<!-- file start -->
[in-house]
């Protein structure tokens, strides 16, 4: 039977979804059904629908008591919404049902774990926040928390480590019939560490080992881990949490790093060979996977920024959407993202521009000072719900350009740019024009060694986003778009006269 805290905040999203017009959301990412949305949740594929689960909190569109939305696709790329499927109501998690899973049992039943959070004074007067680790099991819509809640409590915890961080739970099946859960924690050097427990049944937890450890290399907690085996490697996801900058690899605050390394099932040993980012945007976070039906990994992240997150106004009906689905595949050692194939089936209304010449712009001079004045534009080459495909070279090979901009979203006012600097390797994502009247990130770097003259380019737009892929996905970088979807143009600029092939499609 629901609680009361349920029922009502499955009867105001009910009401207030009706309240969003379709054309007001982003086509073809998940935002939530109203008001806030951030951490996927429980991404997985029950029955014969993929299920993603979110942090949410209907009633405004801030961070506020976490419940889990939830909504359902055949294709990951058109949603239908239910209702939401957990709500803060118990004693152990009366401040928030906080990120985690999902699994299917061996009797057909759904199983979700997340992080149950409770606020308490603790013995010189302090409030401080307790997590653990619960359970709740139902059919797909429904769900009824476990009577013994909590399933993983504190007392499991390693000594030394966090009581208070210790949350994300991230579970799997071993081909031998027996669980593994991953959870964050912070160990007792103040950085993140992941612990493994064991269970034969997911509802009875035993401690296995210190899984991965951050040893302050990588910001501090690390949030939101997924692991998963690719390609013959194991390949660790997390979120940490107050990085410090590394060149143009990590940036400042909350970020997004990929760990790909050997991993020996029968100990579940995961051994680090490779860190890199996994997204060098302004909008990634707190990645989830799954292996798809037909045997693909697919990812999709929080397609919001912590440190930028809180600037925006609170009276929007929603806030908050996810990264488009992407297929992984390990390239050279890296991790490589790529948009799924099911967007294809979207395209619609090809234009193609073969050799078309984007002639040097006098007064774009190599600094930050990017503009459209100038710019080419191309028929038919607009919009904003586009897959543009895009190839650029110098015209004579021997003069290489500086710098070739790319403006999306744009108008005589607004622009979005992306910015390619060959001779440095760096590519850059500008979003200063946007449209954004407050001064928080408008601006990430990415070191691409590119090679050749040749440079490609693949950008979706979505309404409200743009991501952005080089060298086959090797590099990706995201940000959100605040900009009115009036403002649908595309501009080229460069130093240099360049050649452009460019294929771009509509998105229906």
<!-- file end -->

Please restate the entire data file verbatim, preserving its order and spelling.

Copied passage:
[in-house]
């Protein structure tokens, strides 16, 4: 039977979804059904629908008591919404049902774990926040928390480590019939560490080992881990949490790093060979996977920024959407993202521009000072719900350009740019024009060694986003778009006269 805290905040999203017009959301990412949305949740594929689960909190569109939305696709790329499927109501998690899973049992039943959070004074007067680790099991819509809640409590915890961080739970099946859960924690050097427990049944937890450890290399907690085996490697996801900058690899605050390394099932040993980012945007976070039906990994992240997150106004009906689905595949050692194939089936209304010449712009001079004045534009080459495909070279090979901009979203006012600097390797994502009247990130770097003259380019737009892929996905970088979807143009600029092939499609 629901609680009361349920029922009502499955009867105001009910009401207030009706309240969003379709054309007001982003086509073809998940935002939530109203008001806030951030951490996927429980991404997985029950029955014969993929299920993603979110942090949410209907009633405004801030961070506020976490419940889990939830909504359902055949294709990951058109949603239908239910209702939401957990709500803060118990004693152990009366401040928030906080990120985690999902699994299917061996009797057909759904199983979700997340992080149950409770606020308490603790013995010189302090409030401080307790997590653990619960359970709740139902059919797909429904769900009824476990009577013994909590399933993983504190007392499991390693000594030394966090009581208070210790949350994300991230579970799997071993081909031998027996669980593994991953959870964050912070160990007792103040950085993140992941612990493994064991269970034969997911509802009875035993401690296995210190899984991965951050040893302050990588910001501090690390949030939101997924692991998963690719390609013959194991390949660790997390979120940490107050990085410090590394060149143009990590940036400042909350970020997004990929760990790909050997991993020996029968100990579940995961051994680090490779860190890199996994997204060098302004909008990634707190990645989830799954292996798809037909045997693909697919990812999709929080397609919001912590440190930028809180600037925006609170009276929007929603806030908050996810990264488009992407297929992984390990390239050279890296991790490589790529948009799924099911967007294809979207395209619609090809234009193609073969050799078309984007002639040097006098007064774009190599600094930050990017503009459209100038710019080419191309028929038919607009919009904003586009897959543009895009190839650029110098015209004579021997003069290489500086710098070739790319403006999306744009108008005589607004622009979005992306910015390619060959001779440095760096590519850059500008979003200063946007449209954004407050001064928080408008601006990430990415070191691409590119090679050749040749440079490609693949950008979706979505309404409200743009991501952005080089060298086959090797590099990706995201940000959100605040900009009115009036403002649908595309501009080229460069130093240099360049050649452009460019294929771009509509998105229906």